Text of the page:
When Does It Stop Being 'Sexting' And Start Being Something More Serious?

from the gray-areas dept

The debate about "sexting" rages on, both here at Techdirt and elsewhere. One of the major points of contention has been that child-pornography laws don't make any distinction about who creates child porn, meaning that kids who take nude photos of themselves and send them out can be viewed in the same way -- in the eyes of the law -- as child pornographers who abuse and exploit children for commercial gain or personal titillation. The catch is that "the eyes of the law" are really the eyes of human prosecutors, who hopefully should realize that charging kids with child-porn offenses is an overreaction. CNN's got a story touching on this issue, but they didn't find a particularly good example: instead of talking about kids who took pictures of themselves, they lead with the story of an 18-year-old guy who sent out a nude picture of his 16-year-old girlfriend to "dozens" of friends and family after they'd had a fight. The guy was subsequently prosecuted under child-porn laws and has had to register as a sex offender. While it's clear the guy wasn't a commercial porn producer, it's also clear that he went a lot further than teens who take photos of themselves, send them out, and then find themselves in hot water. His actions, while caused by a moment of stupidity, were intended to hurt his girlfriend -- much different than teens taking and sending photos of themselves as an expression of their sexuality. To compare the two seems pretty disingenuous, and it's hard to imagine the guy will attract a whole lot of sympathy, but the story does illustrate the very black-and-white world of child porn laws, and how they can be applied with little distinction (or perhaps common sense) by some prosecutors.

Meanwhile, over at the WSJ, the "Numbers Guy", Carl Bialik, has taken a look at the survey that has been widely cited in sexting stories, claiming that 20 percent of teens have taken and sent nude photos of themselves. Bialik points out that the survey was conducted online, calling into question just how representative of the wider teen population the sample was. To ask teens about their online behavior, but only ask teens who are online, seems suspect. But hey, the stat sells the story, right?


Reader Comments (rss)

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  1.  
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    self-appointed techdirt editorial staff, Apr 9th, 2009 @ 4:00am

    Seems it's more a temporary lapse in judgement...

    ...than something needing to be "something more serious".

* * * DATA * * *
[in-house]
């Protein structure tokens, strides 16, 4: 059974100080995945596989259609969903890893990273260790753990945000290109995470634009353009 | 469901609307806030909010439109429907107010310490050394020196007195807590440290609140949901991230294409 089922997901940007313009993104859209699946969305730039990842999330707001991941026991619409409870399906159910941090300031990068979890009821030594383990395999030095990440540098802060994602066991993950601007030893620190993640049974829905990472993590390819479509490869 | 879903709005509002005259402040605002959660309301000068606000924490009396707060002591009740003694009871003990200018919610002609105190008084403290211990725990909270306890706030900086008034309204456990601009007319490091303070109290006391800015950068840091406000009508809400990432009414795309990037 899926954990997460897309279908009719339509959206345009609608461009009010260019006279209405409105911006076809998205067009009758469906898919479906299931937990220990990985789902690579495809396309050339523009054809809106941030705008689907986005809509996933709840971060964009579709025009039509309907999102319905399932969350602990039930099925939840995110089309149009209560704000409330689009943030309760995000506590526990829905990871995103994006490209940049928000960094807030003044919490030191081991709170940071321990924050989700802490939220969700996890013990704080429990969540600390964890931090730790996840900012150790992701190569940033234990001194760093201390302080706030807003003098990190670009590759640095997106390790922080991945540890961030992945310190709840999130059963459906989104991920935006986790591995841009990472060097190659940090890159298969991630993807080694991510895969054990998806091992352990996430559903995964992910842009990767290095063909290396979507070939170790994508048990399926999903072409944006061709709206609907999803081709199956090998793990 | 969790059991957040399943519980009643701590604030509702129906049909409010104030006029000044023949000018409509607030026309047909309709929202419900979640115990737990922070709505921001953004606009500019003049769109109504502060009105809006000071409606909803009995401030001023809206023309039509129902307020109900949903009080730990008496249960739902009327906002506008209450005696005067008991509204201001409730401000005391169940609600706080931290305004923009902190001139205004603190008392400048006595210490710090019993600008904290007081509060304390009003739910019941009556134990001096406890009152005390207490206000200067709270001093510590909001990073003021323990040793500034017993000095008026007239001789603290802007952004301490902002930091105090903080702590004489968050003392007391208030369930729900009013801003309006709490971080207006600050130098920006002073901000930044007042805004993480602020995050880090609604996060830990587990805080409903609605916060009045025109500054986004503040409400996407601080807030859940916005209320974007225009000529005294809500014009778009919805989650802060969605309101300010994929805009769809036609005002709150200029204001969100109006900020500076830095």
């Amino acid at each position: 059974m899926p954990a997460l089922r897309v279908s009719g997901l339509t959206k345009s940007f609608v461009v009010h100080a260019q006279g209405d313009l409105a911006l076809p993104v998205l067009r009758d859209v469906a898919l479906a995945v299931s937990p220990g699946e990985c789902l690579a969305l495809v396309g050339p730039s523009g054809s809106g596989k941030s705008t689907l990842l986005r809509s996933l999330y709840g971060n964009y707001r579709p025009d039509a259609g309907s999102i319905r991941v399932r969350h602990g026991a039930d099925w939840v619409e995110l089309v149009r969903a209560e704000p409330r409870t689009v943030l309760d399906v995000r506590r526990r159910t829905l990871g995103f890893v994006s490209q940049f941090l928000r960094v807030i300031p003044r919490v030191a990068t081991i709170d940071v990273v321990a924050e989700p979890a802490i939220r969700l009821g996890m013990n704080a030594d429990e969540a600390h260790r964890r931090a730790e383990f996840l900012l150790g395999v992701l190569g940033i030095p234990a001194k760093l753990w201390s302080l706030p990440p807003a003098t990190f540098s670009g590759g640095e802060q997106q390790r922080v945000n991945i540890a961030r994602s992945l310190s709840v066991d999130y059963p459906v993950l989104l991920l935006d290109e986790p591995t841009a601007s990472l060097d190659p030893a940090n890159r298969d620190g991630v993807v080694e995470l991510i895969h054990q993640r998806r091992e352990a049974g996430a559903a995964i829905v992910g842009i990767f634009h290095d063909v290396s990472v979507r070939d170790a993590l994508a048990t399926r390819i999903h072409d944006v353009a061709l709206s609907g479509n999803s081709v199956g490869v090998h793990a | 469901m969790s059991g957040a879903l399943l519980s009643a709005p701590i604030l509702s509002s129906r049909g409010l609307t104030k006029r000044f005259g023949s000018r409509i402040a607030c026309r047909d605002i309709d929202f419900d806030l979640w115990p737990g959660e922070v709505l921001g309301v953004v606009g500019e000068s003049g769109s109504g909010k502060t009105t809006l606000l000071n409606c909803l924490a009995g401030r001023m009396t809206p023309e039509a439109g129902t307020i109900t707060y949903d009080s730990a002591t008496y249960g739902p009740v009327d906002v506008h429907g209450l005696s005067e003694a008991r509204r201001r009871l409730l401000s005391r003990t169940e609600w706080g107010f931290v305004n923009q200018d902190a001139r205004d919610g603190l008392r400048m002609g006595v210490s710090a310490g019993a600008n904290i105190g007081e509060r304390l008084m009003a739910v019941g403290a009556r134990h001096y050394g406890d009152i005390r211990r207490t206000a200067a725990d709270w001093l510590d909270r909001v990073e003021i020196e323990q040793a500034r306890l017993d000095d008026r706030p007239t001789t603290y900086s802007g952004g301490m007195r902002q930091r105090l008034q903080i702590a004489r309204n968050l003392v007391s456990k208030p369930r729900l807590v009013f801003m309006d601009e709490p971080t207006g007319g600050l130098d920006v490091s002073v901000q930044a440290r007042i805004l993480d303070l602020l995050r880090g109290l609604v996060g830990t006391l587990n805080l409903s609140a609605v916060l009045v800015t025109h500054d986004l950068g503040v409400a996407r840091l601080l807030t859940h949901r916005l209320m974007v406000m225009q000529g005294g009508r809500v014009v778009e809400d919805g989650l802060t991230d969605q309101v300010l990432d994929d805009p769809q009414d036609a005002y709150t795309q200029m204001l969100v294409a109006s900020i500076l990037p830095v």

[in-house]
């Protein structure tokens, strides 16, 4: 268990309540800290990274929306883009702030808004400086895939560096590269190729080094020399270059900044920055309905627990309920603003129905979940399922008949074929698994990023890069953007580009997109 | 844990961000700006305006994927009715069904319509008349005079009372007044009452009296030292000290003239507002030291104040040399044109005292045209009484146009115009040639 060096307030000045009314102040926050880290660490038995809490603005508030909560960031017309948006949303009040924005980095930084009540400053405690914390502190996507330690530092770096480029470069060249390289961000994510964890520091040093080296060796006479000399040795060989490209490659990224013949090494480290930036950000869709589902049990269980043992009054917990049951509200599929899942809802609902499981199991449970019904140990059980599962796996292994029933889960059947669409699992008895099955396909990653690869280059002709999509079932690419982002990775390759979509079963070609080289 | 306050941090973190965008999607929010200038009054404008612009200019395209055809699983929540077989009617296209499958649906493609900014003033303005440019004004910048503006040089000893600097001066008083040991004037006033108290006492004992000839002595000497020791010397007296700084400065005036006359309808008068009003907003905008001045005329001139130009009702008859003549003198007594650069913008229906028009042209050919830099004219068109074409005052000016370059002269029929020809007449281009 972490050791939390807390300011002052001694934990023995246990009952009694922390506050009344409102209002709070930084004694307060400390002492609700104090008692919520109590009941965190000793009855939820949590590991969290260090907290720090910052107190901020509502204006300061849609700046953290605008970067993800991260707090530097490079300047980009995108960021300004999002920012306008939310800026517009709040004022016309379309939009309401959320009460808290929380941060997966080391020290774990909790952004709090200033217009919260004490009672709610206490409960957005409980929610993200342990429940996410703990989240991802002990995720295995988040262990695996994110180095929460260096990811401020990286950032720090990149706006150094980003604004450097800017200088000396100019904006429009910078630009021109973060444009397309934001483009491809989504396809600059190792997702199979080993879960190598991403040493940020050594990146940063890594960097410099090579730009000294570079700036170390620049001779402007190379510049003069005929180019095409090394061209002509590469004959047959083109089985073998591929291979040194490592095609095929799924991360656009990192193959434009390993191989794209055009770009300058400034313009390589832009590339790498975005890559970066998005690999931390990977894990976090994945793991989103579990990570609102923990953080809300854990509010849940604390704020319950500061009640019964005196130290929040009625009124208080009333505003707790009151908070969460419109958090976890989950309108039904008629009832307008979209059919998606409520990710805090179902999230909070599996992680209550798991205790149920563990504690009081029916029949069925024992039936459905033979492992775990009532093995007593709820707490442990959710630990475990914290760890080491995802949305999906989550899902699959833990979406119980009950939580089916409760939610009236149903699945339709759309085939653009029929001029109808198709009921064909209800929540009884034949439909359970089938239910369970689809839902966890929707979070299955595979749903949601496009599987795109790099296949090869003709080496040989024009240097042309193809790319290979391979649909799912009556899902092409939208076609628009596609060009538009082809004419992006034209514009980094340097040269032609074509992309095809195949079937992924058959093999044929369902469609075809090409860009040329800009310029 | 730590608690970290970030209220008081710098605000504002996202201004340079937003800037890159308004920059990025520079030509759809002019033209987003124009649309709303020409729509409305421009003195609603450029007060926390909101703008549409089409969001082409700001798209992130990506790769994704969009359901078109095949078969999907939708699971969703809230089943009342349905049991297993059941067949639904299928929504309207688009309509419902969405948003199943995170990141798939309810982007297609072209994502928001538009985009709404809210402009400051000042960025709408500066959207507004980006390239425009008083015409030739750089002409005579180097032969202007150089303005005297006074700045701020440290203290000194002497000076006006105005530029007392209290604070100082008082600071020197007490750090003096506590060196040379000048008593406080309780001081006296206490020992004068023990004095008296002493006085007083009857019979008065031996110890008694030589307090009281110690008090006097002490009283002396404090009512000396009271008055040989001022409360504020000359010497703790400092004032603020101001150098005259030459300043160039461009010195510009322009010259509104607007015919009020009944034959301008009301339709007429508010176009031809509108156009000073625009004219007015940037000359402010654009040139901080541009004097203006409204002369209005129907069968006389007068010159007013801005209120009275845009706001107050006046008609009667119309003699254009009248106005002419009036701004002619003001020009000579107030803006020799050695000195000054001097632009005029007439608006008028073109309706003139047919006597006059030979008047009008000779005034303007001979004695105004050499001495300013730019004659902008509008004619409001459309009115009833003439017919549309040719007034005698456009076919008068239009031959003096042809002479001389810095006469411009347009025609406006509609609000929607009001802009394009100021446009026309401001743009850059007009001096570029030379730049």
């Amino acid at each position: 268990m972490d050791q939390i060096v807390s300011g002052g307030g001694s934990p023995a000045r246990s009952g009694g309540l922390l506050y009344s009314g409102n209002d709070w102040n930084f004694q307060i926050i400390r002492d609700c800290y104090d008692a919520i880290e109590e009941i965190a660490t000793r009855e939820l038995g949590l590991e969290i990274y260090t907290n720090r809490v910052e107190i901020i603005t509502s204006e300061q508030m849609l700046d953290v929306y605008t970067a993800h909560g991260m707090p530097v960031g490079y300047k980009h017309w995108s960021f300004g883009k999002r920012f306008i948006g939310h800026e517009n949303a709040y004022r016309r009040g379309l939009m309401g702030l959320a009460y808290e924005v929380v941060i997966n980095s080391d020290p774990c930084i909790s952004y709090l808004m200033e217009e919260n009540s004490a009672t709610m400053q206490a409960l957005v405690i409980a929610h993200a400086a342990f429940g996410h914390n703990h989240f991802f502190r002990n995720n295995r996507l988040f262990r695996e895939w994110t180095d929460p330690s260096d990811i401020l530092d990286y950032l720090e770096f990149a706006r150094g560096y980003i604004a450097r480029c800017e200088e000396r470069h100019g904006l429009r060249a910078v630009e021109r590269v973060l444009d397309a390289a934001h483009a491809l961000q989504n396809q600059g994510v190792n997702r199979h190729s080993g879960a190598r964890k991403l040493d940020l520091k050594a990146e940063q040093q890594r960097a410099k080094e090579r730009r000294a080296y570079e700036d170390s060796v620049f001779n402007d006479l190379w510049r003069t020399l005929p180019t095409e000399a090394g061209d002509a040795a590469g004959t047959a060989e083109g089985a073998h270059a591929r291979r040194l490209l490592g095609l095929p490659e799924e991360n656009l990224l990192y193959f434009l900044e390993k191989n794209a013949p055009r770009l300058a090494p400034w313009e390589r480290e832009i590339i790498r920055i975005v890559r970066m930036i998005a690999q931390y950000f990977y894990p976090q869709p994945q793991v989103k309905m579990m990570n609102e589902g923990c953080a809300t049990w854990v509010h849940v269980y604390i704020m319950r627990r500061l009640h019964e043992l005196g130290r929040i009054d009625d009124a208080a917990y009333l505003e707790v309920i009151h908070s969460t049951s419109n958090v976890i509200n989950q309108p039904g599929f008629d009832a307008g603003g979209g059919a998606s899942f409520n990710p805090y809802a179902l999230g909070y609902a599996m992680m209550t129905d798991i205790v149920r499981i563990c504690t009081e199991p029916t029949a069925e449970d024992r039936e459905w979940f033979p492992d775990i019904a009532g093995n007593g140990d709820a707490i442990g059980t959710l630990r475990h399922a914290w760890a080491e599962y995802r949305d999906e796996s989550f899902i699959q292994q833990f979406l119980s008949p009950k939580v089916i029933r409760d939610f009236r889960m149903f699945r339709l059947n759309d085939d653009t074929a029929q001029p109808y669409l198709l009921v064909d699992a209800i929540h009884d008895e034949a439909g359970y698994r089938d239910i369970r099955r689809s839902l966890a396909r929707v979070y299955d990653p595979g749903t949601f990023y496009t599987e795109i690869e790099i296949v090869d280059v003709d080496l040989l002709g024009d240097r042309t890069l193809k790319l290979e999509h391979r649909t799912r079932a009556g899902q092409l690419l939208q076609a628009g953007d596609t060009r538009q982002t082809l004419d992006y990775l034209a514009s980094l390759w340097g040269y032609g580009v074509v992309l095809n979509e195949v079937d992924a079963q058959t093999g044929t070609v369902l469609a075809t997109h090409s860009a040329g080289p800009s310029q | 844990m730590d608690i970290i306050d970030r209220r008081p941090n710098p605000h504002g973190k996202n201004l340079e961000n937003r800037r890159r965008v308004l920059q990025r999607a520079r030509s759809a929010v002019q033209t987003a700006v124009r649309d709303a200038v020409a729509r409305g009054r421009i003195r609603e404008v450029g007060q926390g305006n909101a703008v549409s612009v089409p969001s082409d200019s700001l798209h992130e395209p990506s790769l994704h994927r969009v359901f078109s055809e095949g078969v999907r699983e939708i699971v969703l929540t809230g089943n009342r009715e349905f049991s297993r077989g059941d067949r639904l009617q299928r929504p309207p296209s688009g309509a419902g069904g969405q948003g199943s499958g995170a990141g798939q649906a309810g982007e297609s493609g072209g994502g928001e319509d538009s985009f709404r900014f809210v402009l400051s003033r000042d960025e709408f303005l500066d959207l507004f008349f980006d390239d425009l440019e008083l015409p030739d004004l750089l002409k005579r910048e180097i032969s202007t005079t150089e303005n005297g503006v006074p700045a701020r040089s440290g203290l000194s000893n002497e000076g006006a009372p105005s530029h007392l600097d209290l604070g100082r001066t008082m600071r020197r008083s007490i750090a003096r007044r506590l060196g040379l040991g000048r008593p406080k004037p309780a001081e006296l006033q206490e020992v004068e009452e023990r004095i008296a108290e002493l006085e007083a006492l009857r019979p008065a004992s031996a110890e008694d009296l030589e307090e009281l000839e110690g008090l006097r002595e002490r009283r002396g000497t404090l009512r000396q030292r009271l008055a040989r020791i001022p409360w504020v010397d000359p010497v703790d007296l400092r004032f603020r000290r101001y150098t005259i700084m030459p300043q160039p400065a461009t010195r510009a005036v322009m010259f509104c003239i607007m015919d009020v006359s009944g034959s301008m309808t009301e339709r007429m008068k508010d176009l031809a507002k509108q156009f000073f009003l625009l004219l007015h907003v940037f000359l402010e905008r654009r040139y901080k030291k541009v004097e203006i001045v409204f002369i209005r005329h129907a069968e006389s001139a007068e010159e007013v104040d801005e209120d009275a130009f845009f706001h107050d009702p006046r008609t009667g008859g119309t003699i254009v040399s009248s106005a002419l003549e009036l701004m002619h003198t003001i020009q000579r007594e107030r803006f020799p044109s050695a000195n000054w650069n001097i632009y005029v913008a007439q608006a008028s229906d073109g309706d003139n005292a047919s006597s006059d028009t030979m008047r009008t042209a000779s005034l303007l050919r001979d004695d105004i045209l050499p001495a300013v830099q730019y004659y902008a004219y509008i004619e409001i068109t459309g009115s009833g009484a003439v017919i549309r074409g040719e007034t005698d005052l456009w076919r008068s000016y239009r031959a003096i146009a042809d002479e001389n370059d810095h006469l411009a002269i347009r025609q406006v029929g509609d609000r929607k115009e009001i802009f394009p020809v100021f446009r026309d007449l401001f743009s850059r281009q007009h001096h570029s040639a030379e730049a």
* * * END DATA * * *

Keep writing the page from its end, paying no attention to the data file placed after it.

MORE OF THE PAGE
This article leaves me shaking my head. The headline misses the mark when it comes to the narrative. Carlo, usually your quite levelheaded and catch errors like this. I'm very disappointed. Either change the narrative to fit the title, or change the title to fit the narrative. It's not that hard.

     

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  2.  
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    kids these days, Apr 9th, 2009 @ 4:31am

    Take the cell's away, get them off the xbox, turn off the internet... put them outside, get them on a bike, go for a walk, talk with your kid at dinner, ask them questions, help with their homework....BE INVOLVED!

    That will help to prevent this kind of behavior!

     

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  3.  
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    trollificus, Apr 9th, 2009 @ 4:48am

    Yeah, I was surprised to see Carlo's name there. He's usually one of the most insightful contributors I run into (here and elsewhere).

    Several problems, going beyond the title.

    a) It is an uncharacteristically GOOD thing that CNN used a thought-provoking case from the margins of this debate. Only propagandists want clear-cut examples that illustrate "their side" of any issue.

    b) Like so many, Carlo here seems almost disturbingly comfortable with teens "expressing their sexuality" in this digital manner. So where's the slippery slope here?? Thirteen-year-olds doing it?? Eleven-year-olds?? In a priggish era that can generate moral approbrium against smoking, attitudes towards black culture and the efficiency of one's car engine, can't we at least entertain the idea that AT SOME AGE, modesty is a good idea?? Or do people even register that concept any more?